Usually, receiving gifts or items in Eastern societies should be given and received with both hands. If you receive items with one hand, use your right hand and not your left (left hands are mostly used for unhygienic tasks). This may vary from country to country in Asia. Also, when buying a suitable gift for someone, take into account the various (sub)cultures and religions. Never give liquor to a Muslim or buy/cook a meal with pork (forbidden in Muslim religion). Never give knives, clocks, watches or white flowers to a Chinese person (associated with death).

  • Social interaction:
Batu Caves malaysia
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It’s easy to get around with English in Malaysia. Knowing a few Malay words might be both be useful for non-English speaking Malaysian people and also tends to influence conversation in a positive way. Pointing with a finger is considered to be very rude. Instead, the entire hand should be used to indicate a direction, but not a person. Also, when trying to indicate you want a person to come over to you, don’t use your hand in a horizontal way to signal a person. Instead, keep your arm closer to your body and move your hand (backside up) in a vertical way (up and down).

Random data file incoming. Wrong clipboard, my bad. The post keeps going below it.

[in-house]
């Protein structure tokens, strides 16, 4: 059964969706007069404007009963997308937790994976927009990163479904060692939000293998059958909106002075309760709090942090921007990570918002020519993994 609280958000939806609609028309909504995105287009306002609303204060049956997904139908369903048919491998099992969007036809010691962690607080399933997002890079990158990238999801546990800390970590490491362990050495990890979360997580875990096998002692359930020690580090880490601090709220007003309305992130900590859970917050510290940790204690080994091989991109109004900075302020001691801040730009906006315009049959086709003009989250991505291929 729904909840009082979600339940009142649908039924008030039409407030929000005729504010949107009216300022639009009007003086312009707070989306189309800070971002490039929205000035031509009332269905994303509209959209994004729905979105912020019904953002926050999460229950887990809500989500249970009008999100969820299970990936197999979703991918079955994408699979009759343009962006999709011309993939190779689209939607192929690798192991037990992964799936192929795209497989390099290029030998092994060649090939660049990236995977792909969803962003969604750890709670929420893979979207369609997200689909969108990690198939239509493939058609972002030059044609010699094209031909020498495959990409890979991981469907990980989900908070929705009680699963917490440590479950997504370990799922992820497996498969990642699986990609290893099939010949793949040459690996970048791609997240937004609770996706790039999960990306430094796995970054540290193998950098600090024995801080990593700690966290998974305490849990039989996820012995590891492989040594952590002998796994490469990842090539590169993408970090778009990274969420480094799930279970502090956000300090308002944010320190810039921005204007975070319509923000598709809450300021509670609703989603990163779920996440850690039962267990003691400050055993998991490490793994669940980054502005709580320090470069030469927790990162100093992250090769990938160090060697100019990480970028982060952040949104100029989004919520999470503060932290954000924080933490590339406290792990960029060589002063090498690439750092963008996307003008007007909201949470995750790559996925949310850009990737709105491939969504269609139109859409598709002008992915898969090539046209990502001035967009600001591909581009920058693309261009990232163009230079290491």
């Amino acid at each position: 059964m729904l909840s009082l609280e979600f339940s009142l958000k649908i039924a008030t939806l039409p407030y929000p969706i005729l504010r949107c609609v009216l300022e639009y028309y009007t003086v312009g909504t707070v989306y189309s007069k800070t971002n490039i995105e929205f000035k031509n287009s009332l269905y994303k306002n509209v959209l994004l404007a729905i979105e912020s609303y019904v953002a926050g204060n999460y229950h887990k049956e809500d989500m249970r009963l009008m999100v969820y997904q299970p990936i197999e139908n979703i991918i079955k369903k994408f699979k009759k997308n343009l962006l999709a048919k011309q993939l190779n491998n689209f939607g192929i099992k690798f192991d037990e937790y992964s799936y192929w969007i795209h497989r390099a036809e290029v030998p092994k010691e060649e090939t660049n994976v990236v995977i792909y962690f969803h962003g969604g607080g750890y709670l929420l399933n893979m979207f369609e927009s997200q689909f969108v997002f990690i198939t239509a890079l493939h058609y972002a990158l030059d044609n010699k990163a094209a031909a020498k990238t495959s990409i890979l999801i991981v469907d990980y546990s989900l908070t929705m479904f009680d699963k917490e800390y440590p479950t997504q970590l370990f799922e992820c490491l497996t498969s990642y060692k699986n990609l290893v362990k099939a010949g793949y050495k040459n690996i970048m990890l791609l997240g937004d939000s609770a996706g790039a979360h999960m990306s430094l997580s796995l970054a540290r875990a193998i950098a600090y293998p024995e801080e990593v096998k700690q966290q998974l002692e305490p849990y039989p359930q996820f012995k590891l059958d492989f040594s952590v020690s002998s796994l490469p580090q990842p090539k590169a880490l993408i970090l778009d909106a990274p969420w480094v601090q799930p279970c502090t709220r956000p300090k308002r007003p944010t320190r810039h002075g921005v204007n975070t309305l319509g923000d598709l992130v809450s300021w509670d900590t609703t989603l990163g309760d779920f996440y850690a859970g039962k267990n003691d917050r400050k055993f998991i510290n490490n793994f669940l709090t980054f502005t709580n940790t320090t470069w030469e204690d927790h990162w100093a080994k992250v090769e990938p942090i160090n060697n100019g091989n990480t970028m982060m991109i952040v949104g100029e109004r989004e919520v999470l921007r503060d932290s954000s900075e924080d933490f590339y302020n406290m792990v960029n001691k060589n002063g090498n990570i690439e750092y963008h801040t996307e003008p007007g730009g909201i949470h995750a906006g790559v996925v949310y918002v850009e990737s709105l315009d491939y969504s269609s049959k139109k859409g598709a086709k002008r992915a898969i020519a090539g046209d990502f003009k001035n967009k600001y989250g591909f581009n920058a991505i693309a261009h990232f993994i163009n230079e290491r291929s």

• Clothing:

Because of the tropical climate, comfortable and informal clothing is recommended all year round. Take into account that Malaysia is predominantly a Muslim country, so conservative dress is most appropiate. Women should not wear skirts, dresses or shorts that are too short, especially in smaller towns and villages or in the northern states. Too much hippie-style dressing is not much appreciated in Malaysia.

  • Business:

Malaysians expect others to be on time for appointments, but tend to be late for appointments themselves. Usually a contact will meet you at your hotel or his office. A suit and tie is suitable clothing men, with the jacket removed on warmer days. Long-sleeved batik shirts are also accepted. A suit or blouse and skirt are recommended for women during daytime appointments and evening dresses or cocktail dresses are recommended for evening appointments or formal occasions. Business meetings are often held during dinner and on meeting your contact a firm handshake and a “hello” are suitable as a greeting. Muslims bring their hand to their chest after shaking hands and you should follow this gesture. Malaysians are usually called by their given names preceded by Mr. Mrs. or Miss and Chinese use their family names preceded by Mr. Mrs. or Miss.

  • Alcohol & Drugs: